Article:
Peter Green – Bandit
Peter Green (born Peter Allen Greenbaum, 29 October 1946) is a British blues rock guitarist and the founder of the band Fleetwood Mac.
Inducted into the Rock and Roll Hall of Fame in 1998 for his work with the group, Green’s songs such as “Albatross”, “Black Magic Woman”, “Oh Well” and “Man of the World” have been recorded by artists such as Santana, Aerosmith, Status Quo, Black Crowes, Midge Ure, Tom Petty, Judas Priest and Gary Moore, who recorded Blues for Greeny, a covers album of Green’s compositions.
A major figure and bandleader in the “second great epoch” of the British blues movement, Green inspired B. B. King to say, “He has the sweetest tone I ever heard; he was the only one who gave me the cold sweats.”
Eric Clapton and Jimmy Page have both lauded his guitar playing. Green’s playing was noted for its idiomatic string bending and vibrato and economy of style. Though he played other guitars, he is best known for deriving a unique tone from his 1959 Gibson Les Paul.
He was ranked 38th in Rolling Stone’s list of the “100 Greatest Guitarists of All Time”. His tone on the Bluesbreakers instrumental “The Supernatural” was rated as one of the 50 greatest of all time by Guitar Player. In June 1996 Green was voted the third-best guitarist of all time in Mojo magazine.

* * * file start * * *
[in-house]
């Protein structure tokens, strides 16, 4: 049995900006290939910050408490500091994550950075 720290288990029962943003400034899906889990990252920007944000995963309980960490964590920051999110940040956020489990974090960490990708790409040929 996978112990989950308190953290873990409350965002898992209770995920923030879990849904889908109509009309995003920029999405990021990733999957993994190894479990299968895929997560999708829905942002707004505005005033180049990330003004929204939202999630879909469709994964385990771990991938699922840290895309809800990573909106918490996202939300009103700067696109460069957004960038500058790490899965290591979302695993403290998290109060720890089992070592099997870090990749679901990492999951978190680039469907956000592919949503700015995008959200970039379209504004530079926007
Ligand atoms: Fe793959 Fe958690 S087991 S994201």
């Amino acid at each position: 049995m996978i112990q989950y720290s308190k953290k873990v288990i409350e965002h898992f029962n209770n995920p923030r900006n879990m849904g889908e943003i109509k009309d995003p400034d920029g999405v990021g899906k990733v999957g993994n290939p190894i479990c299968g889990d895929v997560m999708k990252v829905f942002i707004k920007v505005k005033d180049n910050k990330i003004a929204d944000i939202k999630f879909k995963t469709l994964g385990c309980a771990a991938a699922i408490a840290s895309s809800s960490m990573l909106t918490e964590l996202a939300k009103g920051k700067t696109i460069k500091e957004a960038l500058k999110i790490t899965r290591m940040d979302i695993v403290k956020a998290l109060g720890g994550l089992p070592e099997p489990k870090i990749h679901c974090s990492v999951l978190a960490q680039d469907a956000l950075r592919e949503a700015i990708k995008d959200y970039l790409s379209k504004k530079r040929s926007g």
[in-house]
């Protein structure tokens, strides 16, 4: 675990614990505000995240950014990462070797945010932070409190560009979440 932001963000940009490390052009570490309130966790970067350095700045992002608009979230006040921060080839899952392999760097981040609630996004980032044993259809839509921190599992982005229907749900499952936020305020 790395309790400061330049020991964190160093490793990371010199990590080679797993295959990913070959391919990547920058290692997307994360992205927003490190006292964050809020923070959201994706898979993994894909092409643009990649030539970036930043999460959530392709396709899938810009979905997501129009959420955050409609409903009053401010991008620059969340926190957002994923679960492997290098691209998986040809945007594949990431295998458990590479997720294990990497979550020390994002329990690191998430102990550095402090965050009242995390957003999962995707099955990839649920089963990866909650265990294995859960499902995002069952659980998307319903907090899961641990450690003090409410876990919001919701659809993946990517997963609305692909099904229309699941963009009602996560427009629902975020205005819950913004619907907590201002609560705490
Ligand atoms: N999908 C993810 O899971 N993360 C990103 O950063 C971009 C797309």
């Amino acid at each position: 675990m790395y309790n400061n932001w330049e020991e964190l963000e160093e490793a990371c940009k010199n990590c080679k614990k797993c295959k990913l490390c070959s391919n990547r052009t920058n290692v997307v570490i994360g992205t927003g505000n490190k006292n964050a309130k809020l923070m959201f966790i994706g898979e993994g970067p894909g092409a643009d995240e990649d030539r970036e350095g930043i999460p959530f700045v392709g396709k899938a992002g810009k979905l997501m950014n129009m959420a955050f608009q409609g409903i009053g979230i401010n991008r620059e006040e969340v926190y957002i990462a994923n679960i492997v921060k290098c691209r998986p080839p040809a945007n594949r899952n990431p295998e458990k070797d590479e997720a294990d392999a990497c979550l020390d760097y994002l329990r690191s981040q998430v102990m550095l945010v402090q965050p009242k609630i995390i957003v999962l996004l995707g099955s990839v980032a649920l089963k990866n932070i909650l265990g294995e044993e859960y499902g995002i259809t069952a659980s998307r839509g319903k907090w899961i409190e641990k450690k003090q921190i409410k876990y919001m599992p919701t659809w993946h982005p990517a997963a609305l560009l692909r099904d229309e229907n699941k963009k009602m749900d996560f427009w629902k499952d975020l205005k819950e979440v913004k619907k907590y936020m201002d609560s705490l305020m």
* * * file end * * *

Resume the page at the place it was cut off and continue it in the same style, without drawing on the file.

Peter Green Splinter Group
Green formed the Peter Green Splinter Group in the late 1990s, with the assistance of Nigel Watson and Cozy Powell. The Splinter Group released nine albums between 1997 and 2004.
Early in 2004, a tour was cancelled and the recording of a new studio album stopped when Green left the band and moved to Sweden. Shortly afterwards he joined The British Blues All Stars, for a tour scheduled for the next year.
However, this tour was cancelled after the death of saxophonist Dick Heckstall-Smith. At the time, Green stated that the medication he was taking to treat his psychological problems was making it hard for him to concentrate and sapped his desire to play guitar.
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